Qualcomm (s qcom) said today it’s joined Sematech, an organization dedicated to advancing research into semiconductor manufacturing — the first chip company that doesn’t have a manufacturing effort to do so. While it may seem odd that a so-called fabless chip company would help fund R&D for better manufacturing, it’s an indication that the struggle to cram more transistors on smaller chips is becoming a bigger problem for all chip makers.
It’s a struggle that hardware vendors and large data center operators are worried about as well, and something about which I’ve spoken with people inside Microsoft (s msft) and Yahoo (s yhoo), both of which have massive server farms and business that rely on cheap computing. I wrote about it my first day on the job here at GigaOM; moving down the process node, as it’s called, has only become more of a problem in the two and a half years since.
But Moore’s Law, the idea that the number of transistors on a chip doubles every 18-24 months, drives down the cost of electronics and computing while also keeping performance gains coming. In a recent GigaOM Pro article (sub req’d), I discuss the medium- and long-term solutions for ensuring that semiconductor performance keeps rising even as it becomes difficult to keep Moore’s Law on track with conventional chip manufacturing. They include building massively multicore chips either though efforts such as Intel’s (s intc) cloud chip or by using graphics processors, as well as 3-D stacking technologies for logic circuits. Other performance boosts fall outside of the logic and memory circuits; they rely on using optical interconnects to communicate on the chip and between chips as well as putting more memory closer to the CPU so the information needed by the CPU doesn’t have far to travel and there’s more data available nearby.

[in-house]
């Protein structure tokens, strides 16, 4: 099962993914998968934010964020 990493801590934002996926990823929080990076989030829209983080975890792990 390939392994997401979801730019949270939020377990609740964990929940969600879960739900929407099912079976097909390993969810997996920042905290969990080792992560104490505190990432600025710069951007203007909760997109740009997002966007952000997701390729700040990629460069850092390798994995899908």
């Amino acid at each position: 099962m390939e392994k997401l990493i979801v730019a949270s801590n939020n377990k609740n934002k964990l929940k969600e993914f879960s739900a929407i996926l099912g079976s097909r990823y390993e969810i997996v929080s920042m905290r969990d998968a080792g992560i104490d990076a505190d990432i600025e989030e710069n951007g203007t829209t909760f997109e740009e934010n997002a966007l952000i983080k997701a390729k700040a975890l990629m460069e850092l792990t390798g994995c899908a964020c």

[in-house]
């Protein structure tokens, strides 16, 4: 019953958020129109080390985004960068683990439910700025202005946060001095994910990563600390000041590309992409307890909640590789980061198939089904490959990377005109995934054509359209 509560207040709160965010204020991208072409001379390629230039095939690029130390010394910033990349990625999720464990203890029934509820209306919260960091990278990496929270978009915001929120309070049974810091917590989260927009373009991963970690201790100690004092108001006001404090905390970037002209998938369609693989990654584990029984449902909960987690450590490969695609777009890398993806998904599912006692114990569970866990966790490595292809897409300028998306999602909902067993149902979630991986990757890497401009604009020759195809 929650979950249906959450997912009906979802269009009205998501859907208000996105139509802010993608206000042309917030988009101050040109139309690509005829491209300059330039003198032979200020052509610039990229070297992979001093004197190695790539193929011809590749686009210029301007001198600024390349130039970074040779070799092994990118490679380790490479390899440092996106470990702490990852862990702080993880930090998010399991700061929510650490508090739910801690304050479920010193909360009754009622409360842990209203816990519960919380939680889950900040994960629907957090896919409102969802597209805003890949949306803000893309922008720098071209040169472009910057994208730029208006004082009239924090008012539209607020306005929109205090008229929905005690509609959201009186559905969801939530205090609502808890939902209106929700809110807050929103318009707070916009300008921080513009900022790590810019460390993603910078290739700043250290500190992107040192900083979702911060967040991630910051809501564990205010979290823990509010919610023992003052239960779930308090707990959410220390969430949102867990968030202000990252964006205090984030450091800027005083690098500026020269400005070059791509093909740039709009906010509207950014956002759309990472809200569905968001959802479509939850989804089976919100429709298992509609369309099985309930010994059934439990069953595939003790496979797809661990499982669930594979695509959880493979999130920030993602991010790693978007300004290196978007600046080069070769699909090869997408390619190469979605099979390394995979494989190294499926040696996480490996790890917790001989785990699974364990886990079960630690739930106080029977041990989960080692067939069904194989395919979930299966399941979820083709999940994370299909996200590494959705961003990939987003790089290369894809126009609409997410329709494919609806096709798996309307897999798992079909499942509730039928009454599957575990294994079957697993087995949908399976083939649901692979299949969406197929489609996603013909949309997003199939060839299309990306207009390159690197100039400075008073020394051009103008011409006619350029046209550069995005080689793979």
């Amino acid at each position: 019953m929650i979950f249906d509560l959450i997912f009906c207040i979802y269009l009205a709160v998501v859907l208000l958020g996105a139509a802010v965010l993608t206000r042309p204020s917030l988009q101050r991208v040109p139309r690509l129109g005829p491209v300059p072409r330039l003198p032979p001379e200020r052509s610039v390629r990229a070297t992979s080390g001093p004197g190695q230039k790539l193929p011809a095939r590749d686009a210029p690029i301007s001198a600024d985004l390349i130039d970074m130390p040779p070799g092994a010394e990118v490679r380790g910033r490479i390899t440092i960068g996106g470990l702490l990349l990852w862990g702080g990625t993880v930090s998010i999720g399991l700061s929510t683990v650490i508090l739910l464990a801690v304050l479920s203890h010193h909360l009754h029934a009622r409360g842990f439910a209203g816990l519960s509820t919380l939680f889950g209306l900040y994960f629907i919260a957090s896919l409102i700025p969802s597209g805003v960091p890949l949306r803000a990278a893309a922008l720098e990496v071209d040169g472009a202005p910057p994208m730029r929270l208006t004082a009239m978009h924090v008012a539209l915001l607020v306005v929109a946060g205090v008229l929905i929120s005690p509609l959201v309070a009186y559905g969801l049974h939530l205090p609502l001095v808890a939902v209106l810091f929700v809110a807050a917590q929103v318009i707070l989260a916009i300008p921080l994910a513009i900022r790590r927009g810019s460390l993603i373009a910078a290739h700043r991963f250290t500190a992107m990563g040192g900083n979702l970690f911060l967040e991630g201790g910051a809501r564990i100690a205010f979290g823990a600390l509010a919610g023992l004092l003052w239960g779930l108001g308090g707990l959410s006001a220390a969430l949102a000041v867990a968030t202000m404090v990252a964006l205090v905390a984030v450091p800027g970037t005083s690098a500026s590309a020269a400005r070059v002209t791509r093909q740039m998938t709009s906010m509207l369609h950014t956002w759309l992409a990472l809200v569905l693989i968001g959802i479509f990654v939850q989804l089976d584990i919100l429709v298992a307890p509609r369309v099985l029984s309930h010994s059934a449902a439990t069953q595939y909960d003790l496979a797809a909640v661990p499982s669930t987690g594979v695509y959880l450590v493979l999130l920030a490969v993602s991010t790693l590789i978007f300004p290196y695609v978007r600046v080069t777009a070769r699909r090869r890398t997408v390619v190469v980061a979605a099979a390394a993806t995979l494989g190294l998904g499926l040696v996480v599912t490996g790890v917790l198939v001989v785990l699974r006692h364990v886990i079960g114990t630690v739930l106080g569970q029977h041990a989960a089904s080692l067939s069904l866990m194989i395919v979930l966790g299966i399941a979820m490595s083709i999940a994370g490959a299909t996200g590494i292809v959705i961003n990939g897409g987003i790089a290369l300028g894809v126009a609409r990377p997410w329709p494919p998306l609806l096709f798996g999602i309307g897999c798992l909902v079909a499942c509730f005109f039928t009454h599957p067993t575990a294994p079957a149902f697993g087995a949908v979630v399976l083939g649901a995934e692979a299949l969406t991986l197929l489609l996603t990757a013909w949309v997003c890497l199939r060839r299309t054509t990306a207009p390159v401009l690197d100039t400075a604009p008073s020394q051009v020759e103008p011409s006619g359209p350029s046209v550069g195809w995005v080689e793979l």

Longer term (think decades), HP (s hpq) is researching memristors, an alternative to the transistor, while IBM (s ibm) and various universities are pushing nanomagnetic materials for an entirely new and more energy-efficient semiconductor. There’s also the ever-present hope of quantum computing panning out. For the full story on pushing processors beyond Moore’s Law, read my full analysis.